Q: Did you decide everything while you were in Chicago?
A: I decided to prioritize my feelings.
Q: Did you meet Mr. Yamauchi while you were in the US?
Q: In what way did you feel the goodwill/sincerity of the Mariners?
A: The executives of the Mariners took me and my family to a meal and presented us with what is good about Seattle. They showed me that I am necessary for the team in many different ways. I can't specify one.
Q: As the first Japanese catcher in MLB what would you like to appeal?
A: [The Mariners] evaluated me for what I have achieved until now. So I have to do what I have done until now ... which is always difficult to do. I will gradually adjust myself to what MLB does but will try and keep my present style where it is necessary. Even though language may be a problem, I am sure that if I show sincerity, I will be able to get my message across. Communicating the managers' "vision of baseball" is a part of the catcher's job.
Q: The number of games in NPB and MLB is different ... how many games will you be out there?
A: What I have now is a contract and not a regular position in the team. There is no assurance or guarantee that I will be on the field on Opening Day. However, if I am able to wear the mask on Opening Day, I don't want to give that up to anyone. There is only one position for a catcher and I don't want to give it up.
Q: You had an average of about .300 in Japan. What are you thinking about in the US?
A: I don't know yet. But if I am thinking of negative results, I wouldn't be going [to the Majors]. I want to have a good result. I am not imagining of the negative.
Q: Did you hear anything about what number you are having on your uniform?
A: I haven't heard anything.
Q: There may be cases where you will have a difficult time communicating with not only Americans but other people, like Venezuelans. How are you going to deal with that?
A: I will think about it when it happens.
Q: Are you studying English?
A: I have a tutor provided from the Mariners, and starting the day after tomorrow, I will have lessons. Once I go [to the US], I will have a Japanese interpreter.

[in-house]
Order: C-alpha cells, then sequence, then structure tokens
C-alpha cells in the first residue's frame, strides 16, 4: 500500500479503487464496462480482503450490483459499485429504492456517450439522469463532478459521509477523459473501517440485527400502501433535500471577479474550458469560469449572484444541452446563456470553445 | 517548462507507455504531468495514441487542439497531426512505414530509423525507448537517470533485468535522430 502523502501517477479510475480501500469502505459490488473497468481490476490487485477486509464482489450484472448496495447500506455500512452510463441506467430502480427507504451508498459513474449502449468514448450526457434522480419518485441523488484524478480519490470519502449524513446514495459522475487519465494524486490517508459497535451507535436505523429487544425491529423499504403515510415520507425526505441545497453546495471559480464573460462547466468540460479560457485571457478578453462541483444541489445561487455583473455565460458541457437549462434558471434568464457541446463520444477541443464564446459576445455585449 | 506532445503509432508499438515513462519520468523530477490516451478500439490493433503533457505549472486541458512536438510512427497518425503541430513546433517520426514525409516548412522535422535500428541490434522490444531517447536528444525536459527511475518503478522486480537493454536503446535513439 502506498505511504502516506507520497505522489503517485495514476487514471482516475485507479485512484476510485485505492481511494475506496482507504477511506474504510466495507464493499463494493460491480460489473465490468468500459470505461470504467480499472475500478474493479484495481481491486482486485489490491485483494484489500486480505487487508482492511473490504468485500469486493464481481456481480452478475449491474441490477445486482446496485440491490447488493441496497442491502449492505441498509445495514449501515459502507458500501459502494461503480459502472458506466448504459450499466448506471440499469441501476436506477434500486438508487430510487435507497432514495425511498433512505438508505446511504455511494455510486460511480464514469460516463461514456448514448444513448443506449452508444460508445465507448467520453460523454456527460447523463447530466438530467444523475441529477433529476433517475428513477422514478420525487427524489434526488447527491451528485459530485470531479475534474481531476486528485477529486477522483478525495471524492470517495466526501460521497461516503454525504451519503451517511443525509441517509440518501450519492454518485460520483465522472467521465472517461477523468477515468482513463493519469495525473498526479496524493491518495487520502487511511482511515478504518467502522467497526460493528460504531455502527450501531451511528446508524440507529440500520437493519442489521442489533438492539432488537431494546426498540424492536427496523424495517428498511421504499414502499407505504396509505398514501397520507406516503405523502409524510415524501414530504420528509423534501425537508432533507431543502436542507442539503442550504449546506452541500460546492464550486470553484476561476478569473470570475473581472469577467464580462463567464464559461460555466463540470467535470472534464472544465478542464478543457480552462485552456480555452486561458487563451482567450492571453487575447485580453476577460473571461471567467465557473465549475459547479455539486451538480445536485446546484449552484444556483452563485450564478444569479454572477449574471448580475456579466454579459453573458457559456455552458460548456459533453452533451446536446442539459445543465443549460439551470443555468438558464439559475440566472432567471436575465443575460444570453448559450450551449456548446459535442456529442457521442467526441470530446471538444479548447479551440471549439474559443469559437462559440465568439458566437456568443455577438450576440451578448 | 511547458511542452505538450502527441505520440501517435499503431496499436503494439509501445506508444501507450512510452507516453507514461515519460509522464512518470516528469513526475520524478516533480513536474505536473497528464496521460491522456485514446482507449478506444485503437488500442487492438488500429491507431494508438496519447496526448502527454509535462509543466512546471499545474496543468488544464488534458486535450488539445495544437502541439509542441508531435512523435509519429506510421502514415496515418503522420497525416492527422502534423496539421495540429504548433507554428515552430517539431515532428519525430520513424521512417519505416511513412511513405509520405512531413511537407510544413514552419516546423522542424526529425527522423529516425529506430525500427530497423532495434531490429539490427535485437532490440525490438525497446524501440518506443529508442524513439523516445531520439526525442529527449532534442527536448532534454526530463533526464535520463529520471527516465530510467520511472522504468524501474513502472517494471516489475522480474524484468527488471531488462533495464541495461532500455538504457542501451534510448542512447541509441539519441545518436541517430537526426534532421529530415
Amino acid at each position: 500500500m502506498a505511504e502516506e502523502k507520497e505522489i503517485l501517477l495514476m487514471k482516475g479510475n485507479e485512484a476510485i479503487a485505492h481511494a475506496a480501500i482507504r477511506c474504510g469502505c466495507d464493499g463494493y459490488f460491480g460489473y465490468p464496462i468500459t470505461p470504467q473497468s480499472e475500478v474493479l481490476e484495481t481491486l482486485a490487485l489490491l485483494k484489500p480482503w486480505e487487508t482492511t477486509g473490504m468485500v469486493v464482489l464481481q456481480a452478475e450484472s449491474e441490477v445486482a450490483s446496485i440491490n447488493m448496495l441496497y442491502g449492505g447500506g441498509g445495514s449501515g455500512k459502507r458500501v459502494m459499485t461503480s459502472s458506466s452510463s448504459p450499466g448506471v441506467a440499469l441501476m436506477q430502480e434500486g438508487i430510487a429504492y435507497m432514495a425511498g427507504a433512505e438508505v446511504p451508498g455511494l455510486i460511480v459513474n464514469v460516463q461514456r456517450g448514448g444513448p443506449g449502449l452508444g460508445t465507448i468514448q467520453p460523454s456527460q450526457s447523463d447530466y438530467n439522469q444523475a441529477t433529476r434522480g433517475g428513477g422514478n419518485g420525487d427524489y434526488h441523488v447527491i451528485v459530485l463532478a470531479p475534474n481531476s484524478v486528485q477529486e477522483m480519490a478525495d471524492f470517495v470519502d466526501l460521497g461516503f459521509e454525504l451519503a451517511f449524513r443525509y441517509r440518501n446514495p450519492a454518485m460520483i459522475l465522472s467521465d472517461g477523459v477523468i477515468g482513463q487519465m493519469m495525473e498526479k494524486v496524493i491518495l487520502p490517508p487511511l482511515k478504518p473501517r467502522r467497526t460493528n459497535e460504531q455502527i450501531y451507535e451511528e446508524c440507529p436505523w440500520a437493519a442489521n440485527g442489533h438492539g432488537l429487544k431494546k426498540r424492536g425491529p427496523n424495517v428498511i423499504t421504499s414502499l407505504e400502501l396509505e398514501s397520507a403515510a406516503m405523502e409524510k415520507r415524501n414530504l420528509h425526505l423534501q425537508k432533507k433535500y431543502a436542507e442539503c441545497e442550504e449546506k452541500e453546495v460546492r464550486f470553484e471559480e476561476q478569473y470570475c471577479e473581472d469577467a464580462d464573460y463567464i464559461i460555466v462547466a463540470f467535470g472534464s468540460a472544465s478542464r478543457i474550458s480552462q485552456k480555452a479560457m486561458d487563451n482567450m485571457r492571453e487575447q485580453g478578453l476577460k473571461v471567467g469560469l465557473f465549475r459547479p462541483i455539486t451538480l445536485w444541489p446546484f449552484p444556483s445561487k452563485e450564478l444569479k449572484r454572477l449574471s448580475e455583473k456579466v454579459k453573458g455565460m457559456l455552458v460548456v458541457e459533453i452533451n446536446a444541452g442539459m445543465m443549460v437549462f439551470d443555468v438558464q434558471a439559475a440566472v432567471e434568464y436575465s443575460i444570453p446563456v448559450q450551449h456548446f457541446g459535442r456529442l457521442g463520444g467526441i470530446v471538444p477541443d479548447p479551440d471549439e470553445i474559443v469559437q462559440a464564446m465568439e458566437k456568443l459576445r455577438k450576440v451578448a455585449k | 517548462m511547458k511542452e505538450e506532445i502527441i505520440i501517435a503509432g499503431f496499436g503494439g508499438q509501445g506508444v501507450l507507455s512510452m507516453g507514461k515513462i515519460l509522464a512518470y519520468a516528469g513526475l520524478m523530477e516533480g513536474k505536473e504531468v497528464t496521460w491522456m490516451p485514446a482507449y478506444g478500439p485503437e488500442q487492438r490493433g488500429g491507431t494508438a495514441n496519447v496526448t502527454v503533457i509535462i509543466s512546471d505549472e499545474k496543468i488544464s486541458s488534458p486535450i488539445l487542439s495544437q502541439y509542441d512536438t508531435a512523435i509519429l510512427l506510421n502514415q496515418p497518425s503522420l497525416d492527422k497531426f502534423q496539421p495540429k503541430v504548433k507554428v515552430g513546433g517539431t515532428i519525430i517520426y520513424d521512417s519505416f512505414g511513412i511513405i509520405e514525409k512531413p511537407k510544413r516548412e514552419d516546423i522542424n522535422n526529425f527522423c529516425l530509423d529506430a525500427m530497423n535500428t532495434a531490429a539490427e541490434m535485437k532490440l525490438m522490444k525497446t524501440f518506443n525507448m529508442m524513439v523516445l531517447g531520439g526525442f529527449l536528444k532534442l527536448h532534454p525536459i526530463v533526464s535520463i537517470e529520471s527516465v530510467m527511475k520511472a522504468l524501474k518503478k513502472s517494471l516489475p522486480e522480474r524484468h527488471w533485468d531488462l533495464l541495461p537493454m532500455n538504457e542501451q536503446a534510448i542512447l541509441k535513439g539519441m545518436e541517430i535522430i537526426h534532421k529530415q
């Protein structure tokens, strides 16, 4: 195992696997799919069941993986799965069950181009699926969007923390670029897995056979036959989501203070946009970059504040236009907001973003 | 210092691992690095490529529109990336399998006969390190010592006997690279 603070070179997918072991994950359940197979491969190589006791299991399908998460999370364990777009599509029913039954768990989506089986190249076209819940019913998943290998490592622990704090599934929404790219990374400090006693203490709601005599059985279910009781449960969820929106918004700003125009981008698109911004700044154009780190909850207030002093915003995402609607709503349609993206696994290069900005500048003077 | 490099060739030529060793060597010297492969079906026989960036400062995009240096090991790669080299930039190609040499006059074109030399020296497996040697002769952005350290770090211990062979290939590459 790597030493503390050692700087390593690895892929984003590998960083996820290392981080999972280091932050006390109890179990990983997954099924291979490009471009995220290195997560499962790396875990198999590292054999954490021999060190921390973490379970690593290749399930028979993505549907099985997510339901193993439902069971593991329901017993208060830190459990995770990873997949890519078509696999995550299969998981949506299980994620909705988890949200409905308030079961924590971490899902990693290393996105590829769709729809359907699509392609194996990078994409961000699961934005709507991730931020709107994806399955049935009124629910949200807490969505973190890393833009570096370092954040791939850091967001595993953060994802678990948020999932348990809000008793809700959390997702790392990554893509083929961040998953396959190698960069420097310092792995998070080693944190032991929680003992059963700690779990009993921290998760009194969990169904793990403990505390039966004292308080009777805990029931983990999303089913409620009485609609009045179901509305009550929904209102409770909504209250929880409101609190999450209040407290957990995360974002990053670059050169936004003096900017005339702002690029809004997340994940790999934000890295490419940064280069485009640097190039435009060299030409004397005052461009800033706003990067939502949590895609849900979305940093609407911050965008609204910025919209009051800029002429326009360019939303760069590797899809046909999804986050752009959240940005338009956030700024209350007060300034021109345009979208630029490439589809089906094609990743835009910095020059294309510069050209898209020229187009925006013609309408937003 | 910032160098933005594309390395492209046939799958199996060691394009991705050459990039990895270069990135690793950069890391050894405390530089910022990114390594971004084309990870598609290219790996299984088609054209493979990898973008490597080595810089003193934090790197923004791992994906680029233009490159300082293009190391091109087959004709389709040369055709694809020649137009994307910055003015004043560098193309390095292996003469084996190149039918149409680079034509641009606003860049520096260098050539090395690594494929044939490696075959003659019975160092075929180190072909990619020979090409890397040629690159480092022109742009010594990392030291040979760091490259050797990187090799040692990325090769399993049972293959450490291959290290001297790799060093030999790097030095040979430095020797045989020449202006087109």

Q: What is your schedule after this?
A: There will be an official contract made and the press announcement may be made in December or January in Seattle.
Q: You said you have a three-year contract. Are you coming back to Fukuoka after that?
A: I want to retire in Fukuoka, but I don't know when that will be. I am not thinking of a "brief stop" at the MLB.
Q: What are you going to do about the World Baseball Classic?
A: I have had an offer. But the time of the tournament is when I need to get to know the team and when the team needs to get to know me. Mr. Oh said that, "Spring Camp is important, so use it for yourself". I don't think I will attend [the WBC].
Q: Did you make any contact with Ichiro upon making a step to MLB?
A: Not yet. I know he's also busy right now. But as a protocol, I will need to make a greeting to him.
Q: Did the fact that Ichiro plays in Seattle give any effect in your decision?
A: Not directly. But Seattle has an environment ready to accept Japanese [ballplayers]. And I think that environment was made by having Ichiro ... so I suppose it did give an effect in a way.
Q: Do you have any specific player you want to play against?
A: No one in specific. I've got to attend the Spring Camp and be able to imagine myself wearing the mask on Opening Day there. I want to be able to simulate myself playing out there with confidence.
Q: Why do you want to play in the Major Leagues?
A: All players want to be better. It's not a comparison with Japan and the US, but everyone wants to challenge higher goals. I think [the catcher position] is a good point about Japanese baseball. And if [a Japanese catcher] can gain success in the US, it will show Japanese baseball to the US fans.
US baseball has a long history with certain levels. I think it was natural for me to want a challenge. I don't know when I started to have that feeling, but in recent years I have had a strong will, and I want a new challenge.